External reserves fell by $63.62m in January, figures obtained from the Central Bank of Nigeria (CBN) have revealed.

The CBN revealed in its data on movement of foreign reserves that the external reserves which ended December 30, 2022 at $37.08bn fell to $37.01bn at the end of January 30, 2023.

Nigeria’s external reserves fell by $3.43bn in 2022 after dropping from $40.52bn as of the end of December 31, 2021.

Cordros Securities stated in its January report on ‘MPC to favour smaller rate hikes in the short term’ noted that local currency weakness remained intact.

It stated that, “Foreign investors remain on the sidelines given the lack of FX reforms, higher global interest rates and weak macroeconomic narrative.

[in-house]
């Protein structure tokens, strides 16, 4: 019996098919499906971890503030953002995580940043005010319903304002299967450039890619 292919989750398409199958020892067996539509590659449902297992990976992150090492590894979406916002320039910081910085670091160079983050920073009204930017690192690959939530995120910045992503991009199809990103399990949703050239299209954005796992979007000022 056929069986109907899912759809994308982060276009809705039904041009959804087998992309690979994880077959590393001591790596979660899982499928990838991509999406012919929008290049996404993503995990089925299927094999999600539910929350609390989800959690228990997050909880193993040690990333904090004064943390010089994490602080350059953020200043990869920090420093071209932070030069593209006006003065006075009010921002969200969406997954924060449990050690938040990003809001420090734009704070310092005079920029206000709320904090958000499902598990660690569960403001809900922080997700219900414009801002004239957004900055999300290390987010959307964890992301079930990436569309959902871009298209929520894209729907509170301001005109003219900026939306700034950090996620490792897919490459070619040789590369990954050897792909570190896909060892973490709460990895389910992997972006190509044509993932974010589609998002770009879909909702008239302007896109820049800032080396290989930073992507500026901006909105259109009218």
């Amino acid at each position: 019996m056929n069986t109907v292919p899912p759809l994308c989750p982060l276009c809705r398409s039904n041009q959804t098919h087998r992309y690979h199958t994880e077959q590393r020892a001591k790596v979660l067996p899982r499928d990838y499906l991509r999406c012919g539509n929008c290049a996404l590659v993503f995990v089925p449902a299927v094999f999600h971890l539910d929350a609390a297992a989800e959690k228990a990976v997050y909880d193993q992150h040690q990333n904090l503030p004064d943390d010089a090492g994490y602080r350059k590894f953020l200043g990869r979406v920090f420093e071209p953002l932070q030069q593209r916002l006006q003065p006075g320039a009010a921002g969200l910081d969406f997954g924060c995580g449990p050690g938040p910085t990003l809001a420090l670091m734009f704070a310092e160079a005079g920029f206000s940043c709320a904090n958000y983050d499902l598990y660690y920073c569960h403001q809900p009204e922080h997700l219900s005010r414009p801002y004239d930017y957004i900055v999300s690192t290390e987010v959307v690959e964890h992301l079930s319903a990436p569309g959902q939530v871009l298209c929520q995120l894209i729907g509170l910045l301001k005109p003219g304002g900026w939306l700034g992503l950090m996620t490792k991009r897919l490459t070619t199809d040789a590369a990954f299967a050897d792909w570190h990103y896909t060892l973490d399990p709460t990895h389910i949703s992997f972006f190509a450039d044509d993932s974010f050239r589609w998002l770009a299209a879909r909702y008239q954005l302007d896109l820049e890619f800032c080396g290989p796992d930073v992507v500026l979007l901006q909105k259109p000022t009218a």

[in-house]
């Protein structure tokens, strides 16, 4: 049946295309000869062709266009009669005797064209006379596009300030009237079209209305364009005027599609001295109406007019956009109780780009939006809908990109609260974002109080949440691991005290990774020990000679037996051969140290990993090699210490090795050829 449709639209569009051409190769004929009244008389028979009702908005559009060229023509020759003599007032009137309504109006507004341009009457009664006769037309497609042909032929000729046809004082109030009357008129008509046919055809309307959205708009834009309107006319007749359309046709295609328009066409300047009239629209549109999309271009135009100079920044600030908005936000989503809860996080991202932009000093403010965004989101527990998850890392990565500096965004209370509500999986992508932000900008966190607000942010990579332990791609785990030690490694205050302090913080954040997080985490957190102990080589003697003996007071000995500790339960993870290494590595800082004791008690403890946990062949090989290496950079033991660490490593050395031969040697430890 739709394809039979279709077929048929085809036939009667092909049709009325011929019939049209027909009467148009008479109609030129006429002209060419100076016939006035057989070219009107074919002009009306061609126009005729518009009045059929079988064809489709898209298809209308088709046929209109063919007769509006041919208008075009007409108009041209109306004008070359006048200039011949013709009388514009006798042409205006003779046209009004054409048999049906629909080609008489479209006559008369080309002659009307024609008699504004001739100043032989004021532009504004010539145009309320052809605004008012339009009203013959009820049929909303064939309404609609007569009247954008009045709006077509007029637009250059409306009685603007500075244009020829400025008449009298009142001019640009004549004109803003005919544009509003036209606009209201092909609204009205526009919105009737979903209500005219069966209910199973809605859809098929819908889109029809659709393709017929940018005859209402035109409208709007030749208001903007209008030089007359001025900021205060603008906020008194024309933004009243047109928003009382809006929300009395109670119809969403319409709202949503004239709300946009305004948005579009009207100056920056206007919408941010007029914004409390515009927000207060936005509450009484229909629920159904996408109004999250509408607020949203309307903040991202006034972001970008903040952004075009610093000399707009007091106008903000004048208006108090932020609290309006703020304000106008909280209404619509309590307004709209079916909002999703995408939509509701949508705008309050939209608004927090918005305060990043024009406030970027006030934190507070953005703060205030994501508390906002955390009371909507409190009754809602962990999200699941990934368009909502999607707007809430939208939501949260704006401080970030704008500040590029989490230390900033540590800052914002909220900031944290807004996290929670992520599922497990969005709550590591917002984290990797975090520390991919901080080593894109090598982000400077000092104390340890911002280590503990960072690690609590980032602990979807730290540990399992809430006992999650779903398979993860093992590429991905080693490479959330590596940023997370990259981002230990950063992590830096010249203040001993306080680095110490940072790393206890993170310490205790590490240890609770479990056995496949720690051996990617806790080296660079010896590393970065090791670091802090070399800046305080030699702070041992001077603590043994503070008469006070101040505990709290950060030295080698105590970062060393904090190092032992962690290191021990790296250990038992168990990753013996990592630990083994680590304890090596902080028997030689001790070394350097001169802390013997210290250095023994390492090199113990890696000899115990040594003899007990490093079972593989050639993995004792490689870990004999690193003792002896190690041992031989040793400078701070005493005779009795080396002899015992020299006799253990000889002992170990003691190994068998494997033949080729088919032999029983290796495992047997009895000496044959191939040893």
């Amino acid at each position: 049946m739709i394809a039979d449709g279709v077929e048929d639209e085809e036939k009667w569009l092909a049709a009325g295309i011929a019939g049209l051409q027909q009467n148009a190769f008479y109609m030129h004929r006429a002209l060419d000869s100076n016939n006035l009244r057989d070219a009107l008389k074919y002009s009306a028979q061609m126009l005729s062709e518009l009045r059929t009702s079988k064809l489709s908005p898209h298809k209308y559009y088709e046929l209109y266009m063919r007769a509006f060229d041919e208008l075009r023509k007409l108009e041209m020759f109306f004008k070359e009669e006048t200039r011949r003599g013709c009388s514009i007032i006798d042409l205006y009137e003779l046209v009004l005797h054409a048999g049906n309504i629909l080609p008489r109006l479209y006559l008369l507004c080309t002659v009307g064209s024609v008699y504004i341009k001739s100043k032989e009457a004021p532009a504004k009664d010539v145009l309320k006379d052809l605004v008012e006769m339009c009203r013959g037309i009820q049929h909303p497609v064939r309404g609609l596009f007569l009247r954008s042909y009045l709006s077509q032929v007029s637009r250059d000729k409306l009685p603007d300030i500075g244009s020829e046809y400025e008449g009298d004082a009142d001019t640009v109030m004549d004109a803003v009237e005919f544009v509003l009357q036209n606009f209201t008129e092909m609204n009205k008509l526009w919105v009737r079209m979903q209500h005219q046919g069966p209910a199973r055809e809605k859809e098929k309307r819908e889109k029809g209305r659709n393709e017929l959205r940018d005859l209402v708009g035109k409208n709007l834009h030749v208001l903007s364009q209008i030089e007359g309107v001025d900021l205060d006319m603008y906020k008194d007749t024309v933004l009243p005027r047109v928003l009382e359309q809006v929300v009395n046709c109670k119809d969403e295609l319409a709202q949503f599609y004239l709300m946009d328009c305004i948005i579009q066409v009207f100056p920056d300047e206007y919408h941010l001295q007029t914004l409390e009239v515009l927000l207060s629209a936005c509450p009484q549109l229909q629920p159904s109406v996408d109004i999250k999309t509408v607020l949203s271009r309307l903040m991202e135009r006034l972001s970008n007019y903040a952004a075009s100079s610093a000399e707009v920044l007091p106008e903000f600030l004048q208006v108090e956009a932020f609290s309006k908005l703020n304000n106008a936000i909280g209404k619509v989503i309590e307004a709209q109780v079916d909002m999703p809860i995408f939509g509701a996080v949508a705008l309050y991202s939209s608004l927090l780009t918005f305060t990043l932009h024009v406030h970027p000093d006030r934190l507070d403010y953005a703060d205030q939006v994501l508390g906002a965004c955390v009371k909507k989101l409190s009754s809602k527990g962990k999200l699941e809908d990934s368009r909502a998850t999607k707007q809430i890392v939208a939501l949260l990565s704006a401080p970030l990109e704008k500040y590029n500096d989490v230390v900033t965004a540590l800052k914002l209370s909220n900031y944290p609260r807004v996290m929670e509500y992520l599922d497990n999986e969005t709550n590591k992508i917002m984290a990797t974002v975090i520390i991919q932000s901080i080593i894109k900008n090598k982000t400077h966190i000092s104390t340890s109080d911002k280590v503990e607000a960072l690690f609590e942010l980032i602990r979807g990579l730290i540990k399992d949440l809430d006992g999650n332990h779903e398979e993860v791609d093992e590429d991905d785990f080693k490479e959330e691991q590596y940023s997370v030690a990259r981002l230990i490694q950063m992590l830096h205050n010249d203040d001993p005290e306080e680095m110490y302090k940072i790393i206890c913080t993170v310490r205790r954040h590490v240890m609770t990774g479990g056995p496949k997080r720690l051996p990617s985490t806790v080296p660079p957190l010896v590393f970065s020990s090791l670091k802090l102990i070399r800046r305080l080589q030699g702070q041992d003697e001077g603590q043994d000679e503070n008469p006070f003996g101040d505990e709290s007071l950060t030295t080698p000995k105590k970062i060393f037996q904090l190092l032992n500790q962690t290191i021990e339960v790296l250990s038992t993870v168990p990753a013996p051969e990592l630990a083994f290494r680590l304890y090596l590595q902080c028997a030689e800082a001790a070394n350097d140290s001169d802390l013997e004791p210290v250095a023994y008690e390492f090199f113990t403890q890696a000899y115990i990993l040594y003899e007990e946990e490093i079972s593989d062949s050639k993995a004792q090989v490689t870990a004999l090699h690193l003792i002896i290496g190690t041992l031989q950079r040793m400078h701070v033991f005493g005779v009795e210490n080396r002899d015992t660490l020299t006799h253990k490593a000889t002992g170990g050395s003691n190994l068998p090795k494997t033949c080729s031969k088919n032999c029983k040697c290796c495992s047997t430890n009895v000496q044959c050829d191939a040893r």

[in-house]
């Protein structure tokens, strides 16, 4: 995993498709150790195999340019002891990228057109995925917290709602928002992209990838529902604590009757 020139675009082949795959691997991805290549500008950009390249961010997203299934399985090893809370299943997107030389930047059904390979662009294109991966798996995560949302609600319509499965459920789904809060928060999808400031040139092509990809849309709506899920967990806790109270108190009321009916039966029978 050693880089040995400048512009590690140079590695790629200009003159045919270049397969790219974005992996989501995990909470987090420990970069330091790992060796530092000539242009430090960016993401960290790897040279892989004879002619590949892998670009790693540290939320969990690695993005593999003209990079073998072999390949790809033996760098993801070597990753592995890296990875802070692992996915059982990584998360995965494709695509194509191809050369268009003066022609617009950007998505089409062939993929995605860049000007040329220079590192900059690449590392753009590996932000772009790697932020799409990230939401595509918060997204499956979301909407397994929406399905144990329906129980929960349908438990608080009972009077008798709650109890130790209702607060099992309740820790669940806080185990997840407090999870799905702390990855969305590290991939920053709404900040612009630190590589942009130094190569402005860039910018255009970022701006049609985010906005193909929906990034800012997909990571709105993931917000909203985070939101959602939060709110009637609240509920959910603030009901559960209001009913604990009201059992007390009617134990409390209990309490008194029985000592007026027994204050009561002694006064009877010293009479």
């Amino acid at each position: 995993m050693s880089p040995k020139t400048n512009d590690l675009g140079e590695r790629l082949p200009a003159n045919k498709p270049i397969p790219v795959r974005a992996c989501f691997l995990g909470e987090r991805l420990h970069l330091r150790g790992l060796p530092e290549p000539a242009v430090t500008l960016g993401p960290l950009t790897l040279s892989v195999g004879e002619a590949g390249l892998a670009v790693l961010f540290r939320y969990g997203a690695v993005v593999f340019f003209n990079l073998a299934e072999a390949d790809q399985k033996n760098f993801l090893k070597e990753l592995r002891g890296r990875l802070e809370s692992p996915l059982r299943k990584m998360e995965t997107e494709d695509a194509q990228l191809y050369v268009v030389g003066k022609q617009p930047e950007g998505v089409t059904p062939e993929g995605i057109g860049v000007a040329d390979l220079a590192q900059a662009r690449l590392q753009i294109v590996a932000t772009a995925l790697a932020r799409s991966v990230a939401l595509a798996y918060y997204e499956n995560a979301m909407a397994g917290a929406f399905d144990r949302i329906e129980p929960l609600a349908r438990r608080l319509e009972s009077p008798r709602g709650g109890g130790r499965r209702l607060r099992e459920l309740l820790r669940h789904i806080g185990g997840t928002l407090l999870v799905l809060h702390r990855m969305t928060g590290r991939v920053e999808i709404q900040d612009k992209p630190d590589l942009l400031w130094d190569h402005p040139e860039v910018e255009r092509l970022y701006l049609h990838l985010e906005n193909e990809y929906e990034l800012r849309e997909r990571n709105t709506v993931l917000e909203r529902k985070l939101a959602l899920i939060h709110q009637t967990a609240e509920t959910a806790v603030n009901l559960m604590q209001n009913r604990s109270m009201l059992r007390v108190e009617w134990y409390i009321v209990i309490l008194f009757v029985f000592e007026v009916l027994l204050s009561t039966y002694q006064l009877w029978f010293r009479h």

“In addition, CBN’s FX supply to the different FX market segments remains significantly below pre-pandemic levels. Meanwhile, the demand for the greenback remains high as market players continue to source for FX to fulfil and clear their outstanding obligations. Consequently, since the last policy meeting, the local currency depreciated by 3.4 per cent to N461.25/$ at the official market as of 18 January 2023.

“However, given that the FX reserves remain within the CBN’s comfort level, we expect the Committee to highlight the need for the apex bank to maintain its periodic FX interventions and intensify its call to the fiscal authorities to amplify their efforts in ensuring higher crude oil production over the short-to-medium term.

“Accordingly, the Committee will likely reiterate that the CBN should address the pressures on the local currency by boosting the FX supply for productive activities.”

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